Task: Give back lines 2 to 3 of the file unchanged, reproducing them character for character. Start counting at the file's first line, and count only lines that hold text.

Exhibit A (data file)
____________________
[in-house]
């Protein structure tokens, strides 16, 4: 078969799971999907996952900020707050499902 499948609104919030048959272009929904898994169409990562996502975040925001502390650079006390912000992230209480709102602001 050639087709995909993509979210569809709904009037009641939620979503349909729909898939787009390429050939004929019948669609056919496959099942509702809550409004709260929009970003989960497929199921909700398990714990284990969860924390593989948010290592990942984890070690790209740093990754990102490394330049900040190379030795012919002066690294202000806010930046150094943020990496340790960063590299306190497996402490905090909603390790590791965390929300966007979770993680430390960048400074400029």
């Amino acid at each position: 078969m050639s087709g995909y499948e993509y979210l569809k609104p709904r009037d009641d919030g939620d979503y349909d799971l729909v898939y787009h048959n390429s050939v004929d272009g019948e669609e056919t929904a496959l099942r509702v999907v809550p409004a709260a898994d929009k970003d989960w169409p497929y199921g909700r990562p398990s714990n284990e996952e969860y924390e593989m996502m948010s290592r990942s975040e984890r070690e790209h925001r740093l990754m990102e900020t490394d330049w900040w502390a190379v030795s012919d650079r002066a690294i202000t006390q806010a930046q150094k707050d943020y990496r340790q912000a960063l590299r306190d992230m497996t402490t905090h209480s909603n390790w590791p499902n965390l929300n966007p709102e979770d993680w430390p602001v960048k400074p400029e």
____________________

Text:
């Protein structure tokens, strides 16, 4: 078969799971999907996952900020707050499902 499948609104919030048959272009929904898994169409990562996502975040925001502390650079006390912000992230209480709102602001 050639087709995909993509979210569809709904009037009641939620979503349909729909898939787009390429050939004929019948669609056919496959099942509702809550409004709260929009970003989960497929199921909700398990714990284990969860924390593989948010290592990942984890070690790209740093990754990102490394330049900040190379030795012919002066690294202000806010930046150094943020990496340790960063590299306190497996402490905090909603390790590791965390929300966007979770993680430390960048400074400029």
């Amino acid at each position: 078969m050639s087709g995909y499948e993509y979210l569809k609104p709904r009037d009641d919030g939620d979503y349909d799971l729909v898939y787009h048959n390429s050939v004929d272009g019948e669609e056919t929904a496959l099942r509702v999907v809550p409004a709260a898994d929009k970003d989960w169409p497929y199921g909700r990562p398990s714990n284990e996952e969860y924390e593989m996502m948010s290592r990942s975040e984890r070690e790209h925001r740093l990754m990102e900020t490394d330049w900040w502390a190379v030795s012919d650079r002066a690294i202000t006390q806010a930046q150094k707050d943020y990496r340790q912000a960063l590299r306190d992230m497996t402490t905090h209480s909603n390790w590791p499902n965390l929300n966007p709102e979770d993680w430390p602001v960048k400074p400029e």